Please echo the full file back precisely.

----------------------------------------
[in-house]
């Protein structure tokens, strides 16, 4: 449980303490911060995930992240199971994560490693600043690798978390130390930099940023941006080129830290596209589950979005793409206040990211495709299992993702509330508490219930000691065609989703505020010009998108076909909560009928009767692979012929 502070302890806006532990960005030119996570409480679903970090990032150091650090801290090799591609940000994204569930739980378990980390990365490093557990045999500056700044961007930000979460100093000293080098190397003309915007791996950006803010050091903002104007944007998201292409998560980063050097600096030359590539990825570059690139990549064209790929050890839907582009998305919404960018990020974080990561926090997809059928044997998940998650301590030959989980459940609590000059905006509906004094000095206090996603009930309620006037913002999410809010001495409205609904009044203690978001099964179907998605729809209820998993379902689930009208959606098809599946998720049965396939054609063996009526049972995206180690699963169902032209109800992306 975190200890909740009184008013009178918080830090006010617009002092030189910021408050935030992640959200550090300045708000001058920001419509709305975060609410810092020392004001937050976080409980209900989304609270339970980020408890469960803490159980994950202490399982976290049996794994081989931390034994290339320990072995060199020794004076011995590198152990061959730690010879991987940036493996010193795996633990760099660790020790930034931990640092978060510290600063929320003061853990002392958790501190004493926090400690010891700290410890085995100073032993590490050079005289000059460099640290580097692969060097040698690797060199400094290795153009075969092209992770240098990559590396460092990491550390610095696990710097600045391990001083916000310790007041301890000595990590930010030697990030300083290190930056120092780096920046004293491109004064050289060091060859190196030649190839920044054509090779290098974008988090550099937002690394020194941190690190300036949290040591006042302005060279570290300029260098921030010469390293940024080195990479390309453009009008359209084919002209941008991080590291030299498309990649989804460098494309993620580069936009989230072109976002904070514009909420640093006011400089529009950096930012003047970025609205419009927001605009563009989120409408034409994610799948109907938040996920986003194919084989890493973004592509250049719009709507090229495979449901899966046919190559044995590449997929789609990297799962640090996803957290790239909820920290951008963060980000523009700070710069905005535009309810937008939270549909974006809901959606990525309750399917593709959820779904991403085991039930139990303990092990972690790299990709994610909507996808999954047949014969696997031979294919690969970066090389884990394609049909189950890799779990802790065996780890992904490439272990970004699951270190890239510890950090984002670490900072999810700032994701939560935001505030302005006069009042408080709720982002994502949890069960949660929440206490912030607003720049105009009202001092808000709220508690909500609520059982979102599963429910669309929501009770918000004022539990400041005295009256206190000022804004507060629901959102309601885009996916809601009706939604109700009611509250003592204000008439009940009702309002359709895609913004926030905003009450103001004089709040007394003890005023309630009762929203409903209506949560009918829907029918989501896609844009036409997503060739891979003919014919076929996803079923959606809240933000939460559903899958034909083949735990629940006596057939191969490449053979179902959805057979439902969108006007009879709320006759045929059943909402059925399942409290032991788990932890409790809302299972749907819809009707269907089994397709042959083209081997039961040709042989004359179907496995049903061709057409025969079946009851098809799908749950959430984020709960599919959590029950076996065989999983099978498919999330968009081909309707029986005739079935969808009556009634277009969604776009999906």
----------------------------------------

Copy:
[in-house]
């Protein structure tokens, strides 16, 4: 449980303490911060995930992240199971994560490693600043690798978390130390930099940023941006080129830290596209589950979005793409206040990211495709299992993702509330508490219930000691065609989703505020010009998108076909909560009928009767692979012929 502070302890806006532990960005030119996570409480679903970090990032150091650090801290090799591609940000994204569930739980378990980390990365490093557990045999500056700044961007930000979460100093000293080098190397003309915007791996950006803010050091903002104007944007998201292409998560980063050097600096030359590539990825570059690139990549064209790929050890839907582009998305919404960018990020974080990561926090997809059928044997998940998650301590030959989980459940609590000059905006509906004094000095206090996603009930309620006037913002999410809010001495409205609904009044203690978001099964179907998605729809209820998993379902689930009208959606098809599946998720049965396939054609063996009526049972995206180690699963169902032209109800992306 975190200890909740009184008013009178918080830090006010617009002092030189910021408050935030992640959200550090300045708000001058920001419509709305975060609410810092020392004001937050976080409980209900989304609270339970980020408890469960803490159980994950202490399982976290049996794994081989931390034994290339320990072995060199020794004076011995590198152990061959730690010879991987940036493996010193795996633990760099660790020790930034931990640092978060510290600063929320003061853990002392958790501190004493926090400690010891700290410890085995100073032993590490050079005289000059460099640290580097692969060097040698690797060199400094290795153009075969092209992770240098990559590396460092990491550390610095696990710097600045391990001083916000310790007041301890000595990590930010030697990030300083290190930056120092780096920046004293491109004064050289060091060859190196030649190839920044054509090779290098974008988090550099937002690394020194941190690190300036949290040591006042302005060279570290300029260098921030010469390293940024080195990479390309453009009008359209084919002209941008991080590291030299498309990649989804460098494309993620580069936009989230072109976002904070514009909420640093006011400089529009950096930012003047970025609205419009927001605009563009989120409408034409994610799948109907938040996920986003194919084989890493973004592509250049719009709507090229495979449901899966046919190559044995590449997929789609990297799962640090996803957290790239909820920290951008963060980000523009700070710069905005535009309810937008939270549909974006809901959606990525309750399917593709959820779904991403085991039930139990303990092990972690790299990709994610909507996808999954047949014969696997031979294919690969970066090389884990394609049909189950890799779990802790065996780890992904490439272990970004699951270190890239510890950090984002670490900072999810700032994701939560935001505030302005006069009042408080709720982002994502949890069960949660929440206490912030607003720049105009009202001092808000709220508690909500609520059982979102599963429910669309929501009770918000004022539990400041005295009256206190000022804004507060629901959102309601885009996916809601009706939604109700009611509250003592204000008439009940009702309002359709895609913004926030905003009450103001004089709040007394003890005023309630009762929203409903209506949560009918829907029918989501896609844009036409997503060739891979003919014919076929996803079923959606809240933000939460559903899958034909083949735990629940006596057939191969490449053979179902959805057979439902969108006007009879709320006759045929059943909402059925399942409290032991788990932890409790809302299972749907819809009707269907089994397709042959083209081997039961040709042989004359179907496995049903061709057409025969079946009851098809799908749950959430984020709960599919959590029950076996065989999983099978498919999330968009081909309707029986005739079935969808009556009634277009969604776009999906």